Now here’s a clever pedal that was a blast to demo. Frankly, the Amzel Cheshire Cat Tone Evaporator is just a great idea in terms of a new way to think about distortion. To visualize how this pedal works, start off by imagining a traditional sound wave as a starting point. It’s nice and round and symmetrical, right? Then, think about traditional distortion. It occurs when the wave gets clipped at the top and bottom peaks of the wave where it effectively becomes a plateau.
Amzel sought to create a pedal that entirely focuses on giving the user the ability to customize the tone specifically of that plateau portion of the wave. In other words, the Cheshire Cat gives you the ability to make that flat clipped segment into a frenzied mess all its own.
This pedal takes a bit of a learning curve, but it provides a great learning experience along the way. Among the six knobs, the top row of three knobs focus in specifically on that distortion “clipped” part of the tone (resonance, frequency, and accent”). Then, the inject knob on the bottom row controls the degree to which all three of the top row knobs actually impact that “clipped” tone. Finally, the two other knobs on the bottom row for distortion (for the whole tone, not just the actual distortion) and volume are self-explanatory.
In practice, you could spend days, weeks, and months playing with this to find the ideal settings. Fortunately, Amzel knows they’ve created a uniquely complex pedal, so they provide six guidepost settings to use as baselines of experimentation, which are quite helpful. These include a conventional distortion tone, a few different enhanced distortion tones for added texture, a noisy distortion, and the “fried” tone (the inject, accent, and resonance all maxed out with the frequency dialed back). They also provide a handy little book of blank pedal blueprints for remembering your various settings and making notes, which is also useful.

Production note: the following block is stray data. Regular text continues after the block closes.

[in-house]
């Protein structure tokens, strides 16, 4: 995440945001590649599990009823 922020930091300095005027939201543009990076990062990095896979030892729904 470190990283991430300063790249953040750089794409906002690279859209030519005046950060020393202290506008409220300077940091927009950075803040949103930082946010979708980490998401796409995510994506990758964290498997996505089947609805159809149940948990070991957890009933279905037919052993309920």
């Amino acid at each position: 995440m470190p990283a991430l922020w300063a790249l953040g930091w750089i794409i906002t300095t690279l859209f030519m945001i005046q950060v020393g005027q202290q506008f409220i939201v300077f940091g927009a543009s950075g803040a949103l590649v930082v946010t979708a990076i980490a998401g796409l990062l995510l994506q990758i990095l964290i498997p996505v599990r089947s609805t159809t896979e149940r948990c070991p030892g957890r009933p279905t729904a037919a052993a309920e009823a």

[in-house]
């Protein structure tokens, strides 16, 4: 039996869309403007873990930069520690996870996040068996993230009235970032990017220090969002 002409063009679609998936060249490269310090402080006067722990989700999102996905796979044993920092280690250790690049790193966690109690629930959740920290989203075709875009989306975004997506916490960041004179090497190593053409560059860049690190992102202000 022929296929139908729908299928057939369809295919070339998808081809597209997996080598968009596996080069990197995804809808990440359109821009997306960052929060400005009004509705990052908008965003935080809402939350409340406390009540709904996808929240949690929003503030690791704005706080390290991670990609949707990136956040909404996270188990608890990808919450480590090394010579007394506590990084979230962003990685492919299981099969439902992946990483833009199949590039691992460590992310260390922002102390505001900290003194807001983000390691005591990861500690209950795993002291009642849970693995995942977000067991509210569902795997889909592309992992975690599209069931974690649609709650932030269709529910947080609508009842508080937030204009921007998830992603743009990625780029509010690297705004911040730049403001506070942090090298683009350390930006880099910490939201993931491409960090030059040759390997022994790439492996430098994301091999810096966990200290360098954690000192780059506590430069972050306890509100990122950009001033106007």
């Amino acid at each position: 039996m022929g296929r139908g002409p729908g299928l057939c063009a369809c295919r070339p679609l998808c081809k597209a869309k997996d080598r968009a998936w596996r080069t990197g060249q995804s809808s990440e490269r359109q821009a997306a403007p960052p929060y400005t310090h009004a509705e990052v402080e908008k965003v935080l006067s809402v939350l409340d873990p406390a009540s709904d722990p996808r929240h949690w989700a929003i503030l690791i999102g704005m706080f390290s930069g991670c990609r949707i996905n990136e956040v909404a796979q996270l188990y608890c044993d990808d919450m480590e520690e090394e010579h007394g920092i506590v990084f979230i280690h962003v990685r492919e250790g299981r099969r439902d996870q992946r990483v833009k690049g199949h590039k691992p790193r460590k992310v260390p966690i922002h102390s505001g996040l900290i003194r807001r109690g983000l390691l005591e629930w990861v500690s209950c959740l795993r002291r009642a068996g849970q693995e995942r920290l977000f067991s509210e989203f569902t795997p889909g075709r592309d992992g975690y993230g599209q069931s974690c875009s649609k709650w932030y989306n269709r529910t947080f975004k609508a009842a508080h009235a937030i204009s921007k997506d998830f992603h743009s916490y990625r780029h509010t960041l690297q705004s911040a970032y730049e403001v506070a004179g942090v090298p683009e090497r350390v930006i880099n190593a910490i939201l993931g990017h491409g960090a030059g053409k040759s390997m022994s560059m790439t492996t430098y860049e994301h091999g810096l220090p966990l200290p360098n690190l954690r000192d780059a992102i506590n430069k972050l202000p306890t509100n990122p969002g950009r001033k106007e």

In experimenting with the various tones in practice, I found the most bang for the buck in high treble, high gain tones that would make for killer fuzzy leads as well some weird deep meditative distortions by really messing with the resonance dial. In the more traditional realm of overdrive tones, this pedal is more than capable of providing a great basic O/D as well.
In terms of the intangibles, the casing is on the large side so it may not be ideal for space saving boards, but it’s got a great look, handy 9V battery access (something I’ve grown to appreciate more and more), and lots to functionality for experimentation.
Overall, it’s easy to see why Amzel opted to name this one the Cheshire Cat. It’s a mischievous (not so) little bugger that gives guitarists the ability to get weird with the distortion’s tone. As mentioned, it’s a flexible distortion pedal that covers a variety of needs, but it’s the odd characters with the funny grins that are the most fun. – Ryan Dembinsky